Compliant me, defiant me I have a friend who used to call me “Alternative Ann” back when we were in high school. I’m actually not sure why, because I’ve always seen myself as a compliant, wallflower sorta gal. Yet I’ve become aware over the last year or so that I actually possess a (frustrating and often ridiculous) contrary streak. I hate hype, celebrities and the … Continue reading Whatever happened to Alternative Ann?
I’ve been reading the Psalms in Spanish. Scripture is my main connection to this language these days and I absolutely love how I can glean new insights from a text I’ve read countless times. A few years back, I wrote about the six Spanish words that changed my faith. Recently, I found two more to add to this set. Both are words I discovered on … Continue reading Tim Tams and wholemeal bread: more Spanish words that expand my faith
People are often surprised and curious that I am fluent in Spanish. It is a random language for an Australian – let alone an Asian Australian – to dedicate themselves to. We’re a multicultural but otherwise monolingual kinda nation and learning Spanish presents you with just the one job prospect: teaching Spanish. I enjoy surprising and impressing people with this. I enjoy that it’s a … Continue reading The real reason I speak Spanish: how trifles can transform your life
I’ve always fancied being a tour guide for a time. Sure, it would get old pretty soon, but for 3-6 months it’d be awesome wearing the brightly coloured jacket, holding the umbrella, and taking groups of tourists around my hometown (or adopted city), providing snippets of history and local lore. The other day we put on a travel-themed digital event for some of our supporters … Continue reading I’m an anti-slavery tour guide. Sort of.
Australians boast the inglorious irony of being the best off people in this pandemic and yet we’re potentially the most resentful about travel restrictions. Gap years are standard before and after uni, many of us look forward to our annual overseas trip and retirement will often consist of cruise ship hopping. But before COVID-19 derailed everyone’s travel plans, I was already wrestling not so much … Continue reading Nomad no more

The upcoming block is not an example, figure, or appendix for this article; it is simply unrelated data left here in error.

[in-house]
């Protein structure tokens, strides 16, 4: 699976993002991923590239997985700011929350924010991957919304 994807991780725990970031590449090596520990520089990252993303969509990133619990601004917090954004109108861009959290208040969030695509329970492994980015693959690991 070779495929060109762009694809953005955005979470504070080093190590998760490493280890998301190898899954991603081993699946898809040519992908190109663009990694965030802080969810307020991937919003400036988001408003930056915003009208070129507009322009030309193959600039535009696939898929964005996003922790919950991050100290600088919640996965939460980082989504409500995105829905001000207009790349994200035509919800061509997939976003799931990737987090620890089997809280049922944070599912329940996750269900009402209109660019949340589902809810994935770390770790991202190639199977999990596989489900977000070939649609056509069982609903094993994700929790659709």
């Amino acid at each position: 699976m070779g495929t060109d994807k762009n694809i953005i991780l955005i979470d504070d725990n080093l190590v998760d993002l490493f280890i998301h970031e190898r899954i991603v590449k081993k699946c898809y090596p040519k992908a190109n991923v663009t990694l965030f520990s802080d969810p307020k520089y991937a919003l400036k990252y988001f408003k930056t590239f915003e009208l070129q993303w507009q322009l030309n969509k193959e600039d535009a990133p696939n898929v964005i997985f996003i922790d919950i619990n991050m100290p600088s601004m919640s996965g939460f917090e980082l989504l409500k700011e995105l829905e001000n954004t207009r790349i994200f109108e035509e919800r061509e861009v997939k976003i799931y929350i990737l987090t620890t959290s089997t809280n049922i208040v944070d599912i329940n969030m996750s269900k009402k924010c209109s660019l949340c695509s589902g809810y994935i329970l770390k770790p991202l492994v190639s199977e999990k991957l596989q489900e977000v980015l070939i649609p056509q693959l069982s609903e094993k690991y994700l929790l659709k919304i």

The memory and the dream are one and the samea phantom limb that I would break my own dear heartto have back, restored to me It’s as if I can see my own sight fadingwhile the quotidian seeps, heavyinto the fibres of my beingI am overwhelmed by the here and now, wishinginstead to be whisked away to there, to then Four years beached on my … Continue reading Defining horizons
I watch the weather where I was
and where I want to be;
too cold for summer, too hot for winter,
too comfortable to be close to anywhere … Continue reading Mediterranean (from Tarifa to you)
Australian New Year’s Eve traditions mostly involve drinking hard, watching fireworks and calling it a party. This is followed by spending 1 January sleeping it off. Where Christmas Day is family time, NYE Down Under means time with friends. In Ecuador, I was introduced to the tradition of making and breaking monigotes (mon-ee-GO-tez): life-sized replicas of yourself and people you know. These effigies are also known as muñecos … Continue reading NYE lessons from Ecuador
This month Cambodia marked the fortieth anniversary of the fall of the Khmer Rouge. It’s prompted me to finally share on this blog something of my visit there late last year. My 9-day trip involved a 5-day cycle tour (with law firm Wotton+Kearney in support of International Justice Mission), plus time in Phnom Penh and Kampot. * Day 1 Day 1 of the Cambodia Cycle Challenge … Continue reading Cambodia: Cycle. Sweat. End slavery.
I like to say my boyfriend is a recovering Anglican. He’s actually not even Anglican, he just happens to go to an Anglican church and I just happen to enjoy having a go at Sydney Anglicans. What I really mean when I say he’s recovering is that he is no longer doctrinal about his faith and how he practises it – in fact, he’s ardently against legalism.